p.s. Hit the "Read More..." button below to see the before shot. -David Here is the before shot.
A couple of things happened recently that leads to today's post. A few weeks ago, I was reading Cory Barker's guest post over at Scott Kelby's Photoshop Insider blog [link]. Now let me say, that I think Cory in on another level of creativity with what he dreams up with those fantastic tutorials over at Planet Photoshop.
That said, I read his post with interest as he discussed his creative process. Cory's process involves a creative exercise he likes to call creativity farming. He'll spend an afternoon at the bookstore, pouring through most of the magazines on the news stands and just feeding that visual data into his brain. That visual data becomes the touch points of his new creative ideas. I found it a fascinating peek into the "brain juices" of a very creative individual.
Along those same lines, I reflected on my own creative process. I've always said that I love going out on a Saturday to shoot a wedding. I don't have the constraints of day to day studio activities on my mind. I feel I'm standing on a tall mountain ready to jump into the air and fly.
I'm sure, at times, many of us have had that wonderful feeling of peace and quietness. That's where I try to get myself before a major shoot. I feel being in that relaxed state puts my mind in a place that's welcomes the creative possibilities of the day. And fortunately, when those creative neurons fire, I'm generally rewarded with some really cool images.
Let's not make this sound too Zen here, but the main point is this; It has been proven that a calm mind is fertile ground for the birth and growth of creative ideas. I have found this over and over in my own life experiences to be very true.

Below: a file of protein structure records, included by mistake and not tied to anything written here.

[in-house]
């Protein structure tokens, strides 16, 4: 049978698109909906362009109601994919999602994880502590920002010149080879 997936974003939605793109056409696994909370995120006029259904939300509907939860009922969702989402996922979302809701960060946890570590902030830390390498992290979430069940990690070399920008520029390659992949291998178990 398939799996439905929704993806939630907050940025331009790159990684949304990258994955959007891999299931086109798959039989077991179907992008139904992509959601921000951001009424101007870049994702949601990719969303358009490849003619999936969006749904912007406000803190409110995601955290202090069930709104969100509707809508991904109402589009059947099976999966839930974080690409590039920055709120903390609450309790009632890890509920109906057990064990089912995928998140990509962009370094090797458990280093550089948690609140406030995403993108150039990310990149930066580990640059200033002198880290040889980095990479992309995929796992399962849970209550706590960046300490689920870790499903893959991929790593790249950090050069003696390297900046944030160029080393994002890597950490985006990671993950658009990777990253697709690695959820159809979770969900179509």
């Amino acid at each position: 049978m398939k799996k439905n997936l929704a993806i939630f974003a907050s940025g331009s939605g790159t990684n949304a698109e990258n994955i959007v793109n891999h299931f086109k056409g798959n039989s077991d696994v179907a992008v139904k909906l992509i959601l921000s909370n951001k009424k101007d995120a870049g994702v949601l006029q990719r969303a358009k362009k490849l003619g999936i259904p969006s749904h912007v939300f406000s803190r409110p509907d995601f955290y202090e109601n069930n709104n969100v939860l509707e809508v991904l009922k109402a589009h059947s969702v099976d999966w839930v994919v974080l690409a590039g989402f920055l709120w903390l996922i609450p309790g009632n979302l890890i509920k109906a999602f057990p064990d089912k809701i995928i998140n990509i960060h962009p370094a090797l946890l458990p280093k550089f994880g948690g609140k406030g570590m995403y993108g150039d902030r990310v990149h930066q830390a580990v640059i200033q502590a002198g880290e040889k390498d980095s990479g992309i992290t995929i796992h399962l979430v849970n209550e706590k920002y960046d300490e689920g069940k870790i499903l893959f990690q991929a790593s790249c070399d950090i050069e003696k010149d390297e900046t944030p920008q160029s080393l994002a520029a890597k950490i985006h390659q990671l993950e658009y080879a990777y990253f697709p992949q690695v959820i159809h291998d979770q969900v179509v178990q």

My wife LaDawn will attest to the fact that before any major shoot, lecture, or presentation, that I will take about an hour just to get quiet and centered - I call it Allmmmming - you now, like the Tibetan monks. No I'm not a monk, but the quite time is integral to my preparation to my wedding shoots.
Even when doing my Master class or a workshop with a large group of people, I try to break away for a few minutes of quiet time. My purpose is to allow for that creative process to begin and hopefully pull off some exciting, intriguing and very cool images.
Give it a try yourself and see if it doesn't enhance your own creative process. It doesn't take much practice, but is does demand a slowing of a rapidly whirring brain and getting it in "coast" mode so you can let the creative process have a place to be nurtured. End of Mountaintop Mantra #1
LaDawn and I attended David Jay's very inspiring "Free To Succeed" presentation in Indianapolis last night. It was a joy to listen to his insights into running your business instead of your business running you. He gave some great tips on workflow speedup. For example, DJ only spends 2 hours prepping each wedding for client presentation.
He also showed, what I would call "magic bullet" software solutions. By "magic bullet" software, I mean software that is so unique and easy to use and give a vastly superior result compared to the alternative solutions available. I'm talking specifically about his Showit Web software. I remember the "days of yesteryear" when we used dissolve units, slide projectors, and special tape recorders. Now you can do the same thing, only better, faster easier and much more efficiently with the Showit Software. You can check it out over at ShowitFast.com here is the link.
The evening wasn't just a software love-fest. David gave thought provoking insights about prioritizing things in our businesses and in our lives. I loved his presentation and his message -it gets my 5-star (highest) recommendation.